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  • Carol Townend25 days ago

    A well deserved top story, and a very accurate description of these art works.

  • Ameer Bibi2 months ago

    Congratulations 🎉🎉 for top story 🥳. "Your work never fails to leave me speechless. You have a rare talent that deserves all the recognition it receives."

  • Anna 2 months ago

    Congrats on Top Story!

  • This eerie depiction of human nature and its effects is made even more understandable by your perceptive analysis of the picture and its historical background.

  • Abdul Qayyum2 months ago

    Written well and true narrative with fantastic characters

  • Kendall Defoe 2 months ago

    Excellent! I knew nothing about this story or painting, and now I am very curious...

  • Jennifer L Osborne2 months ago

    This is fantastic. I really enjoy reading about the history behind such a piece of art. The painting is fascinating, but what is going on in the painting--even more so! Nice work on the historical background!

  • Ikechukwu Modungwo2 months ago

    The look in those widely opened eyes expresses shock at the realisation of the action and perhaps sorrow.

  • zulfi bux2 months ago

    Very sad..i cannot find words to say more but all I can say is very well written

  • Hannah Moore2 months ago

    Those eyes! Extraordinary!

  • Andy Potts2 months ago

    Congrats on the top story. I remember seeing Repin's work when I visited the Tretyakov Gallery in Moscow - powerful stuff. Would be interested in your thoughts on Levitan; I really love his landscapes and have happy memories of trips to Plyos.

  • Farhat Naseem2 months ago

    heart touching,sad and painful

  • Brin J.2 months ago

    Definitely noticed the eyes first, wide and disbelieving, in state of disassociation or denial. I say it at every opportunity that rises that there are dark elements within human nature that most believe have been removed through cultivation and assimilation. We cannot escape our origins. It's in our very genes to be as violent as any other predator. But we have the unique ability to recognize those innate aspects and decide to act on them or not. I appreciate art like this, holding up a mirror so we can reflect on who we chose to become. And you did an amazing job with this article, leaving a powerful message here.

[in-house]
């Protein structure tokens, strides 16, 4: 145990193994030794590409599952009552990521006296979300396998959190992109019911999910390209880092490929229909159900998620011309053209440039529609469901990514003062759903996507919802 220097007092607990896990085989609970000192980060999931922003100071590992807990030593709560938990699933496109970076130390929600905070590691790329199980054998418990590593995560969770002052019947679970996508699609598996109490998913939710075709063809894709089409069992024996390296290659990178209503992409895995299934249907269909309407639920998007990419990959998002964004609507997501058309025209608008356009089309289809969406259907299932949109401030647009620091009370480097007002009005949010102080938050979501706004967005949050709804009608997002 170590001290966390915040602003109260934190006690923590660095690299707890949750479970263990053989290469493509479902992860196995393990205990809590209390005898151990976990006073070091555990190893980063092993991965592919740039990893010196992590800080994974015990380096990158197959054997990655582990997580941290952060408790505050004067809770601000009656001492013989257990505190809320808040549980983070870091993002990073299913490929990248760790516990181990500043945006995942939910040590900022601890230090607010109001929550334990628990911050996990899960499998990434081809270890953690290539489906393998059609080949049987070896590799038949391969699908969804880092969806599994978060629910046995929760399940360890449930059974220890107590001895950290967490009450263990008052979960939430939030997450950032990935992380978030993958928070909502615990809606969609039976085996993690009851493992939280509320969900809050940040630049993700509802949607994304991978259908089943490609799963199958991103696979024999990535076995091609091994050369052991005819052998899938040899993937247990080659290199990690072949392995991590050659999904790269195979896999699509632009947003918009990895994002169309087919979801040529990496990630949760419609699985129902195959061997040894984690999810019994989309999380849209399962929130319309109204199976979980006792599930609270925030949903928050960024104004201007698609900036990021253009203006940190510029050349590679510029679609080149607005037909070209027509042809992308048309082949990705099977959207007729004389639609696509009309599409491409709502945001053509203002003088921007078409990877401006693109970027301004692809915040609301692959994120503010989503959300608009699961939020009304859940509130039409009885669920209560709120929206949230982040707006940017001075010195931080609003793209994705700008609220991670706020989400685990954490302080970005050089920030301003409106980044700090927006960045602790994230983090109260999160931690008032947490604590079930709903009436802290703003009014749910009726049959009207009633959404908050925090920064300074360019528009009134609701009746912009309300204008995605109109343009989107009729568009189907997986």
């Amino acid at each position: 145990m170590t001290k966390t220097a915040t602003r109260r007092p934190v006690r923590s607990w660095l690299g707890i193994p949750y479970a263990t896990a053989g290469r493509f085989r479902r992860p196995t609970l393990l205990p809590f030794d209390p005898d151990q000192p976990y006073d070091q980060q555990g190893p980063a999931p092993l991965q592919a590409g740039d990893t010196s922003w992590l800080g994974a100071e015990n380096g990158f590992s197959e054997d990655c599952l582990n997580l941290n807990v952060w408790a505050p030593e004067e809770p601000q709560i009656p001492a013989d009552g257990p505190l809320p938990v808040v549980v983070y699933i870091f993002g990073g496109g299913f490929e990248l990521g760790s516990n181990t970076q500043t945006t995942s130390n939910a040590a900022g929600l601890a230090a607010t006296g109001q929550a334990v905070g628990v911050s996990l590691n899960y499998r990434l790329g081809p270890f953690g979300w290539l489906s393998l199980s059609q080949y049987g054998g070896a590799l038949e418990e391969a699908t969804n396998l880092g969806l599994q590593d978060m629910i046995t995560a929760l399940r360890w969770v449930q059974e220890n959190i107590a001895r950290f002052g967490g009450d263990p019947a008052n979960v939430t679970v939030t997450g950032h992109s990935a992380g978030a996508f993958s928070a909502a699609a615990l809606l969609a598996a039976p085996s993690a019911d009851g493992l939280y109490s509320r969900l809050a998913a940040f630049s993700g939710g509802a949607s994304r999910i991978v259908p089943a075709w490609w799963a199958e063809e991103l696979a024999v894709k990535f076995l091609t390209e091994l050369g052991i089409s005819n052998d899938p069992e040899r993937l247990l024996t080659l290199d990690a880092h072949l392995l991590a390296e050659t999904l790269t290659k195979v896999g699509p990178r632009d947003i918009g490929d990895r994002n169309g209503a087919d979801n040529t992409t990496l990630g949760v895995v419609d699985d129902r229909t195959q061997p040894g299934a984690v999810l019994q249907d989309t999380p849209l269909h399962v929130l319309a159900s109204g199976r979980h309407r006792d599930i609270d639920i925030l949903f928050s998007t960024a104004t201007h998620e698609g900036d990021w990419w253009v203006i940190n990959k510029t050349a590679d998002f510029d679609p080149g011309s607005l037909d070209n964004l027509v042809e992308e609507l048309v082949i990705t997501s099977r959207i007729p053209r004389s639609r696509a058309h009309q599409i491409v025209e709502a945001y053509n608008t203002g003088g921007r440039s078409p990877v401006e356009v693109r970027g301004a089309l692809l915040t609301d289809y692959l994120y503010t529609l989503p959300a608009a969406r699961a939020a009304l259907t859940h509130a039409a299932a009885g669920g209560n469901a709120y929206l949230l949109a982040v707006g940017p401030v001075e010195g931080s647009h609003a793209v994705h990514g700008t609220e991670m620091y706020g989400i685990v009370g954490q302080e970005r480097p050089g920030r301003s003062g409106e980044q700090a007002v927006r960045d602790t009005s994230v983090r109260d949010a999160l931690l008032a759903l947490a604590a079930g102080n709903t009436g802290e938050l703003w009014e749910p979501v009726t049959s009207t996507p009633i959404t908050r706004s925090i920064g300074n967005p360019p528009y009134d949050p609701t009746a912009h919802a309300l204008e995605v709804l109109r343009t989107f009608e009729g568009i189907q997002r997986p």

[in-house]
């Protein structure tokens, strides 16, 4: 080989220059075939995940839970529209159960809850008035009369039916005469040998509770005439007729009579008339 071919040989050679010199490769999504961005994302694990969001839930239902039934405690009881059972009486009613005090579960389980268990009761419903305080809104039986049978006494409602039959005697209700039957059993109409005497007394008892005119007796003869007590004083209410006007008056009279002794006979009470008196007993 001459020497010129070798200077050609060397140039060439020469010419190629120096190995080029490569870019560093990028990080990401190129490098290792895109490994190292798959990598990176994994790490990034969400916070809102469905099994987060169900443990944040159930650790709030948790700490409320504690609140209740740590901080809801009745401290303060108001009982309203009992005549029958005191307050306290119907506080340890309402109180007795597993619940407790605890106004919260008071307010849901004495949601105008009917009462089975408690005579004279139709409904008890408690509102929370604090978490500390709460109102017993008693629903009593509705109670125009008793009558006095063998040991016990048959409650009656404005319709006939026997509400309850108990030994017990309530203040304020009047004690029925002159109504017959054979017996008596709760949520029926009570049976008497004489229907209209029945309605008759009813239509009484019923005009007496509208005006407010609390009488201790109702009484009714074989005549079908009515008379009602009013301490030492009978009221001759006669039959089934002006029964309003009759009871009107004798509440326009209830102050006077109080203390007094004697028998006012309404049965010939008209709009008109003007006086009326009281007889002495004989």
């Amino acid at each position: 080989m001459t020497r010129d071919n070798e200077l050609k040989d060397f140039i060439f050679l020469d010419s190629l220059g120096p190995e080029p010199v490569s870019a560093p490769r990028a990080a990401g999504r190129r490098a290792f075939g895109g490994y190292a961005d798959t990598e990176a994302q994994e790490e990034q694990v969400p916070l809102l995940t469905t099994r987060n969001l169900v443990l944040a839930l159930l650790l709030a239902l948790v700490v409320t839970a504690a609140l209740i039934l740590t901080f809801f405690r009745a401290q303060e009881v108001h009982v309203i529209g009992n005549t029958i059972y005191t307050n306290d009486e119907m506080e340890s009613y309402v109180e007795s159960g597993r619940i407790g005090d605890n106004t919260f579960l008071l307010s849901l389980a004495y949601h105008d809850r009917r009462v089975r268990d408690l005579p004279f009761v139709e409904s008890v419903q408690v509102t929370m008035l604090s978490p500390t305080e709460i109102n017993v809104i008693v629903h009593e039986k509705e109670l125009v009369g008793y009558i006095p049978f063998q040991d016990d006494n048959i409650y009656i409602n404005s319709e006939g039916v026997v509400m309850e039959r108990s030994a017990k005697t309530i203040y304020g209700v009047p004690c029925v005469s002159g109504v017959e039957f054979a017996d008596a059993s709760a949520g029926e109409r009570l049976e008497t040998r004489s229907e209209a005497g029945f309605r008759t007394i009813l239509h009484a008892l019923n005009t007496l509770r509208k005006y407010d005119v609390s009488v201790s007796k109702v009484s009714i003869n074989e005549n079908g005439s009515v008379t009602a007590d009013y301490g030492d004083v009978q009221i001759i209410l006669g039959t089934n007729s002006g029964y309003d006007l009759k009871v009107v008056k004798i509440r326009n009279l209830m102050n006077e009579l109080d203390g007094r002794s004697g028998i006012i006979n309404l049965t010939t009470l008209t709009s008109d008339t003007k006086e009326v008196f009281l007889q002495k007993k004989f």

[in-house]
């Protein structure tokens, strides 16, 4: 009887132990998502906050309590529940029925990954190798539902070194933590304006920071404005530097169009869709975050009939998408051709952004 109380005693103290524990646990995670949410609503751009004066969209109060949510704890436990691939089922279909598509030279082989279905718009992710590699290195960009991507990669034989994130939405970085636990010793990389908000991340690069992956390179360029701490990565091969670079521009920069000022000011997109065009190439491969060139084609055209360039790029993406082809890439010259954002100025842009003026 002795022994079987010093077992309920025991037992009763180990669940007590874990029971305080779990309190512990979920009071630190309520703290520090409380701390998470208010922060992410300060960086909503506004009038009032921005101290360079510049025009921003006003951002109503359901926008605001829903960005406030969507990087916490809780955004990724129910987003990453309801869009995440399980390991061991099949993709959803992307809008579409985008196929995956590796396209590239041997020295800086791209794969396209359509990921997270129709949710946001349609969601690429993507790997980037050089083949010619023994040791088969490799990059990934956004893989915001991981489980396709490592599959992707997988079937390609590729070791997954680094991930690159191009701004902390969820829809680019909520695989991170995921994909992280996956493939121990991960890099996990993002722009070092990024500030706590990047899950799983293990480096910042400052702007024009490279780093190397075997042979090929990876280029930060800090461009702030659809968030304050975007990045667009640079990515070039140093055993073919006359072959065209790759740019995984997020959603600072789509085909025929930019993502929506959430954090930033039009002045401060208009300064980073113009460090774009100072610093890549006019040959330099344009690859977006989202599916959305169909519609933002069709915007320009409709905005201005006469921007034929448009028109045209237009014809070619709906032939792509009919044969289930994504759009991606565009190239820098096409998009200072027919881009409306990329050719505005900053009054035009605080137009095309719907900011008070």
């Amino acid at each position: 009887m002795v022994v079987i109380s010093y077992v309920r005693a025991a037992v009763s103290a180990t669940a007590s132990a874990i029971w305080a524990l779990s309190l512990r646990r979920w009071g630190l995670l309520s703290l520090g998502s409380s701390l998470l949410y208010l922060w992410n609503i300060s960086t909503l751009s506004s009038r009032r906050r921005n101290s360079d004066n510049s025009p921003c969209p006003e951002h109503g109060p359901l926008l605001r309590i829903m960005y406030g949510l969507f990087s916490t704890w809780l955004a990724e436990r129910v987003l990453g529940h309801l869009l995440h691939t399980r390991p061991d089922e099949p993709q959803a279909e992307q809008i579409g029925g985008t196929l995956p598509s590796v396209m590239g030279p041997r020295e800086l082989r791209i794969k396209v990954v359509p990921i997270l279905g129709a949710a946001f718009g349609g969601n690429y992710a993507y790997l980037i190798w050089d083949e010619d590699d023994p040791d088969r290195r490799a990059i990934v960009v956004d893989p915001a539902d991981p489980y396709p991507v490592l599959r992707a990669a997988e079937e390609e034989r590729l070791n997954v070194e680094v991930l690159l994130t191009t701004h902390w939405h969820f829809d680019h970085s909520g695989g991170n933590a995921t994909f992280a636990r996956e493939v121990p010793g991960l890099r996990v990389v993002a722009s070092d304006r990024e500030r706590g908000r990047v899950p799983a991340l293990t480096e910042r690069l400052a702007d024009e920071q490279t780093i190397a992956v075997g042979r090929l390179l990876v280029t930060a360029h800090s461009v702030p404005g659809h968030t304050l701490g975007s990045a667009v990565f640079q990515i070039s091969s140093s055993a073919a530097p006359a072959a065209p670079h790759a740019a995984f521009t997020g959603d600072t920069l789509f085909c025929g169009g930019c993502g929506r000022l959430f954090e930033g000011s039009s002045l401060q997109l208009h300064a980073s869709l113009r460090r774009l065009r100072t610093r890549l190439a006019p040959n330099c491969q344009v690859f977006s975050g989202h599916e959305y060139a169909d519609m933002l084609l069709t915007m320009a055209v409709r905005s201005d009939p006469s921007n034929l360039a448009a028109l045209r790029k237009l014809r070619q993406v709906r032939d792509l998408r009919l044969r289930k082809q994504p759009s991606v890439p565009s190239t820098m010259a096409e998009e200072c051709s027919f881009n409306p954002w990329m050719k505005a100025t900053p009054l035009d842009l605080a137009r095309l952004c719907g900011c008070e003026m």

• Aryaman2 months ago

    Damn those eyes! They make me feel his remorse.

  • Digital_FootPrint2 months ago

    That's a helluva portrait. Whoever painted it has exceptional skills indeed.

  • Caroline Craven2 months ago

    I haven’t seen this painting of Ivan the Terrible before - but the eyes speak volumes. Great piece of writing too. Nice.

  • Bravery TE Walker2 months ago

    Very well done.

  • I vividly remember the first time I saw a picture of this painting. I think this painting singlehandedly started my obsession with expressive eyes in my own writing and art. The expression in not just Ivan the Terrible's eyes but his son's is beyond words. You did a great job discussing it. An absolute and haunting masterpiece!

  • Lana V Lynx2 months ago

    It's Repin's most mesmerizing work, and I've been fascinated by it since my childhood. No matter which version, Ivan's son was dead, and that disrupted the dynasty. Absence of the heir led into the dark years of the Time of Troubles after Ivan The Terrible's death.

  • Rachel Deeming2 months ago

    It is in the eyes, isn't it, that the pain can be beheld? I think that they say so much. To do that, Repin must be a skilled artist indeed as well as an astute reader of human nature.

  • EmersonSteffan2 months ago

    I make about $8,000-$12,000 a month online. It’s enough to comfortably replace my old job income, especially considering I only work about 10-13 hours a week from home. I was amazed at how easy it was after I tried it copy below web........... COPY HERE---------->>

  • D.K. Shepard2 months ago

    Fascinating piece of art and history! And very well written exposition!

  • Melissa Ingoldsby2 months ago

    I always have been fascinated by the painting in a horror study. Truly arresting as another comment says, and I agree. Those eyes. Wow ❗

  • D. J. Reddall2 months ago

    An arresting painting, which you analyzed in an enlightening way. Nicely done!